COVID-19 pandemic, we bid thee farewell


All high school students remember the experience of “going to school” during the height of the COVID-19 pandemic. Sleeping through morning classes on Zoom, completing asynchronous classwork and eventually making the transition to the hybrid model integrated into our routines. 

It has been almost two years since schools reopened completely and we returned to our familiar normality before the infamous shutdown of March 2020.

On May 11, the Biden administration announced the expiration of the COVID-19 public health emergency. This just means that, there are now changes in the data the CDC collects and in health care coverage. COVID-19 is now officially considered in the same category as other respiratory illnesses. 

The public health emergency was first announced in 2020 during the Trump administration, despite the former President’s claims that the virus was a “hoax”, crafted by the Democratic party to thwart his presidency. 

This deeply polarizing rhetoric engulfed American media. During those three turbulent years, Americans were overwhelmed with constant clashes between their leaders and heated discourse playing out on the national stage.

Fueled by Trump’s narrative, the politicization of the virus and science in general, became incessantly more dangerous. It was routine to hear about the latest disparagement the former President directed at doctors and medical professionals. 

In an increasingly divided political climate, simple precautions one took to protect themselves became sources of hostility, to the point where there were instances of people on both sides being attacked in public. 

Simultaneously, hate crimes against the Asian American community skyrocketed due to Trump’s various racially charged comments about China, COVID-19’s country of origin.   

As a country, we cannot fully return to pre-pandemic circumstances. The COVID-19 pandemic brought about a major cultural shift and deeply affected the very fabric of America.  

Yet, the world is seemingly making its natural return to the life we knew three years ago. The daily reminders of the virus’ daunting presence that were our “new normal”, such as masking at all times in public and diligently practicing social distancing, are part of a period we have put behind us.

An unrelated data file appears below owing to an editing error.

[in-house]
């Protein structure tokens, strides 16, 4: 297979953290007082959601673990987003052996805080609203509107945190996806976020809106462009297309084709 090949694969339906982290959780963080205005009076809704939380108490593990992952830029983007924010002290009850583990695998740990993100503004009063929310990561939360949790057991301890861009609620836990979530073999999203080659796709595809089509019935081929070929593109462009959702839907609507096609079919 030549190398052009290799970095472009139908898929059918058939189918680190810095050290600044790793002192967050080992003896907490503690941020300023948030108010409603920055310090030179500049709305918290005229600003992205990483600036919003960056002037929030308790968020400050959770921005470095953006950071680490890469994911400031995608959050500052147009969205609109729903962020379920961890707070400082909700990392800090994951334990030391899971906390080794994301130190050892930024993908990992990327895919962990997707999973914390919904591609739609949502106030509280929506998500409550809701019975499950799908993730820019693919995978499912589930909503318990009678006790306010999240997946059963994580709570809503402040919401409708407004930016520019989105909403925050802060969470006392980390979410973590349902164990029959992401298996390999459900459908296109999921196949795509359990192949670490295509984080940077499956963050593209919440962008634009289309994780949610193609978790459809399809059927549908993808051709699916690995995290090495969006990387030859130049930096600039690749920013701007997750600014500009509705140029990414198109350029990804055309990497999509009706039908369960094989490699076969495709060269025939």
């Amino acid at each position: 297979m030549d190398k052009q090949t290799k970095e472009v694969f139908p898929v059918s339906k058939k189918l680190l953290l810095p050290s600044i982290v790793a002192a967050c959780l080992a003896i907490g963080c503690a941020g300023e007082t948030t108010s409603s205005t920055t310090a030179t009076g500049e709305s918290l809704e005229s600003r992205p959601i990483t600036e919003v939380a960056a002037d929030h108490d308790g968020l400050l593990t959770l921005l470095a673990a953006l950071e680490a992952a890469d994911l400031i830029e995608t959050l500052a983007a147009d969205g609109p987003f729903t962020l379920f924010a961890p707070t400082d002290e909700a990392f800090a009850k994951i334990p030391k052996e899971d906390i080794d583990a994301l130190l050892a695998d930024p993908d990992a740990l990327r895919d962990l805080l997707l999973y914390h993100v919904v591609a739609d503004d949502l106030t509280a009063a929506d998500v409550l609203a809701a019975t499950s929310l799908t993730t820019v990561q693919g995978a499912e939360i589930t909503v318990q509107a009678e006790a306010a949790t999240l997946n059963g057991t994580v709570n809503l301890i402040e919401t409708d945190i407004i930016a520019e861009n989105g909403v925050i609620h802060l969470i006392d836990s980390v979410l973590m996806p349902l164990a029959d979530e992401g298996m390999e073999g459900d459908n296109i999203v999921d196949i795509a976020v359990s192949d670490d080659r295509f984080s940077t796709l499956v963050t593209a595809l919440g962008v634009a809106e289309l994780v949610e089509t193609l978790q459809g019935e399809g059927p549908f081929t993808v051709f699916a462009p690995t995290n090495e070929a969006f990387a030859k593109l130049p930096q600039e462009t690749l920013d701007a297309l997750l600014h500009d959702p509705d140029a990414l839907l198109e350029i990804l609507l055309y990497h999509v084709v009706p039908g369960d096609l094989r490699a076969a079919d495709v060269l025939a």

Now, being required to quarantine for five days seems to be more distressing and inconvenient than the worry of being severely ill from COVID during the peak of the pandemic. 

It is a human truth that people are most personally affected by something when it connects to them directly. For those who are at higher risk for COVID-19 due to pre-existing conditions or those who have lost a loved one, it is impossible to forget the impacts the pandemic had.

Is the pandemic over? Technically speaking, yes. The government has announced the end of the COVID-19 emergency, masking in public places isn’t required anymore and the virus is not constantly at the forefront of most people’s minds, even though it very much still exists. 

The most recent outbreak of the virus at South impacted South Stage during the production of the spring play 9 to 5: The Musical. Cast members and others involved were quarantined, a reminder that protocols have stayed relatively constant. 

Despite the delays the virus caused, along with the lack of a director, the musical was put on as regularly planned. The cast rallied together to overcome their obstacles and continued the production themselves. 

Even though the legacy of the pandemic will never truly go away, the repercussions are apparent in the changes to daily life, as well as the division across the political spectrum on the national level. We cannot come back from the irreversible shift in the political climate. We now exist in a post-pandemic time: the new normal. With this newfound cultural transformation, we must restore unity in the United States and the entire world.

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